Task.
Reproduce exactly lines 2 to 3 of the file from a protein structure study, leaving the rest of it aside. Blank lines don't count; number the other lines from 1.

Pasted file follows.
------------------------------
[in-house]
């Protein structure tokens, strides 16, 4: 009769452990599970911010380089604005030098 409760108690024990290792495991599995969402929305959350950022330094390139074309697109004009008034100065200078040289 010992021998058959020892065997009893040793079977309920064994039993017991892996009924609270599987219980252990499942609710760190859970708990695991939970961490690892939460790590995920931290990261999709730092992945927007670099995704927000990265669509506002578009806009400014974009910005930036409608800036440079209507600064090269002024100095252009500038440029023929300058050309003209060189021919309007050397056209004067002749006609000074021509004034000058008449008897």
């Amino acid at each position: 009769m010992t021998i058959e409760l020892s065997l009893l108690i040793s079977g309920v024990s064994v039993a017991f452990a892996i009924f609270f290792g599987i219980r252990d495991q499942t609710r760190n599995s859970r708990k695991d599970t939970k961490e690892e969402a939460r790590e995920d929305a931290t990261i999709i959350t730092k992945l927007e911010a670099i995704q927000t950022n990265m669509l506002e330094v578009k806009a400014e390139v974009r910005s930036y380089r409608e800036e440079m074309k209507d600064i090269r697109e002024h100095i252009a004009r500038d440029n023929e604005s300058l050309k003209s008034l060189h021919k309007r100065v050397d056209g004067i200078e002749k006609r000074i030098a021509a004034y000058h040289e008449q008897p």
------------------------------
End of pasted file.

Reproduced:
């Protein structure tokens, strides 16, 4: 009769452990599970911010380089604005030098 409760108690024990290792495991599995969402929305959350950022330094390139074309697109004009008034100065200078040289 010992021998058959020892065997009893040793079977309920064994039993017991892996009924609270599987219980252990499942609710760190859970708990695991939970961490690892939460790590995920931290990261999709730092992945927007670099995704927000990265669509506002578009806009400014974009910005930036409608800036440079209507600064090269002024100095252009500038440029023929300058050309003209060189021919309007050397056209004067002749006609000074021509004034000058008449008897």
């Amino acid at each position: 009769m010992t021998i058959e409760l020892s065997l009893l108690i040793s079977g309920v024990s064994v039993a017991f452990a892996i009924f609270f290792g599987i219980r252990d495991q499942t609710r760190n599995s859970r708990k695991d599970t939970k961490e690892e969402a939460r790590e995920d929305a931290t990261i999709i959350t730092k992945l927007e911010a670099i995704q927000t950022n990265m669509l506002e330094v578009k806009a400014e390139v974009r910005s930036y380089r409608e800036e440079m074309k209507d600064i090269r697109e002024h100095i252009a004009r500038d440029n023929e604005s300058l050309k003209s008034l060189h021919k309007r100065v050397d056209g004067i200078e002749k006609r000074i030098a021509a004034y000058h040289e008449q008897p």